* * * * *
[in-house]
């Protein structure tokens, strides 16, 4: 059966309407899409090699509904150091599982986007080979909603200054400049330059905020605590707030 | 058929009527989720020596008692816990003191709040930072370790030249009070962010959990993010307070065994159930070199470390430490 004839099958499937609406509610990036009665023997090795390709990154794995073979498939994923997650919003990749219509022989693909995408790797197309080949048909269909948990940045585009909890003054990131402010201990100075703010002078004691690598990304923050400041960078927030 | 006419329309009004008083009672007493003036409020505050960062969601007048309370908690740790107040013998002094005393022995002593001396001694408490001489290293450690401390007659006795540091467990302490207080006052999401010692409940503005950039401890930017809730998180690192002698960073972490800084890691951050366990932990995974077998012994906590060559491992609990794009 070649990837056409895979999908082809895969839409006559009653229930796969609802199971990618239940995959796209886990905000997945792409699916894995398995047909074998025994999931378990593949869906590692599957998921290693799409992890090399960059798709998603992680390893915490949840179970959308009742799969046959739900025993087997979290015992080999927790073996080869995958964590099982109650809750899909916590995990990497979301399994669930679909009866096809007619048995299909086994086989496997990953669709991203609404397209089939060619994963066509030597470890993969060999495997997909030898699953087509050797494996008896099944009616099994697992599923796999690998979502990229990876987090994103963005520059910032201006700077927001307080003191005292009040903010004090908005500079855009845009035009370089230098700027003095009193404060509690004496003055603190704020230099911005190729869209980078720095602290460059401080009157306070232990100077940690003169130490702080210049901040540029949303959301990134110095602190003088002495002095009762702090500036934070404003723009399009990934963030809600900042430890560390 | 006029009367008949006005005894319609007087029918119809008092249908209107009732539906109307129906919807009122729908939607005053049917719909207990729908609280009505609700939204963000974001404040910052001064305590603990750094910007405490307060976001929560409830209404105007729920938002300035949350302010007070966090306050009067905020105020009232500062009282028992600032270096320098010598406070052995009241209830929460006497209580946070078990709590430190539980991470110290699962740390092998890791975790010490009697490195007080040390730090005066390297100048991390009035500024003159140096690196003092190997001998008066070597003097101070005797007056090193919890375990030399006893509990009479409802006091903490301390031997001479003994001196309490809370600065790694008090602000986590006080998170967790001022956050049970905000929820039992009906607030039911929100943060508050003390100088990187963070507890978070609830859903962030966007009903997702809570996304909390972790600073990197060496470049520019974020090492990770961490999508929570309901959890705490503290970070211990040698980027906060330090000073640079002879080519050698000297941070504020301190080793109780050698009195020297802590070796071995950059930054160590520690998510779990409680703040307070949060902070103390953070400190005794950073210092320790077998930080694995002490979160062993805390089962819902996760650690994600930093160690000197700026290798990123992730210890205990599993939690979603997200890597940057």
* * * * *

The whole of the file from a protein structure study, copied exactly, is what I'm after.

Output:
[in-house]
């Protein structure tokens, strides 16, 4: 059966309407899409090699509904150091599982986007080979909603200054400049330059905020605590707030 | 058929009527989720020596008692816990003191709040930072370790030249009070962010959990993010307070065994159930070199470390430490 004839099958499937609406509610990036009665023997090795390709990154794995073979498939994923997650919003990749219509022989693909995408790797197309080949048909269909948990940045585009909890003054990131402010201990100075703010002078004691690598990304923050400041960078927030 | 006419329309009004008083009672007493003036409020505050960062969601007048309370908690740790107040013998002094005393022995002593001396001694408490001489290293450690401390007659006795540091467990302490207080006052999401010692409940503005950039401890930017809730998180690192002698960073972490800084890691951050366990932990995974077998012994906590060559491992609990794009 070649990837056409895979999908082809895969839409006559009653229930796969609802199971990618239940995959796209886990905000997945792409699916894995398995047909074998025994999931378990593949869906590692599957998921290693799409992890090399960059798709998603992680390893915490949840179970959308009742799969046959739900025993087997979290015992080999927790073996080869995958964590099982109650809750899909916590995990990497979301399994669930679909009866096809007619048995299909086994086989496997990953669709991203609404397209089939060619994963066509030597470890993969060999495997997909030898699953087509050797494996008896099944009616099994697992599923796999690998979502990229990876987090994103963005520059910032201006700077927001307080003191005292009040903010004090908005500079855009845009035009370089230098700027003095009193404060509690004496003055603190704020230099911005190729869209980078720095602290460059401080009157306070232990100077940690003169130490702080210049901040540029949303959301990134110095602190003088002495002095009762702090500036934070404003723009399009990934963030809600900042430890560390 | 006029009367008949006005005894319609007087029918119809008092249908209107009732539906109307129906919807009122729908939607005053049917719909207990729908609280009505609700939204963000974001404040910052001064305590603990750094910007405490307060976001929560409830209404105007729920938002300035949350302010007070966090306050009067905020105020009232500062009282028992600032270096320098010598406070052995009241209830929460006497209580946070078990709590430190539980991470110290699962740390092998890791975790010490009697490195007080040390730090005066390297100048991390009035500024003159140096690196003092190997001998008066070597003097101070005797007056090193919890375990030399006893509990009479409802006091903490301390031997001479003994001196309490809370600065790694008090602000986590006080998170967790001022956050049970905000929820039992009906607030039911929100943060508050003390100088990187963070507890978070609830859903962030966007009903997702809570996304909390972790600073990197060496470049520019974020090492990770961490999508929570309901959890705490503290970070211990040698980027906060330090000073640079002879080519050698000297941070504020301190080793109780050698009195020297802590070796071995950059930054160590520690998510779990409680703040307070949060902070103390953070400190005794950073210092320790077998930080694995002490979160062993805390089962819902996760650690994600930093160690000197700026290798990123992730210890205990599993939690979603997200890597940057």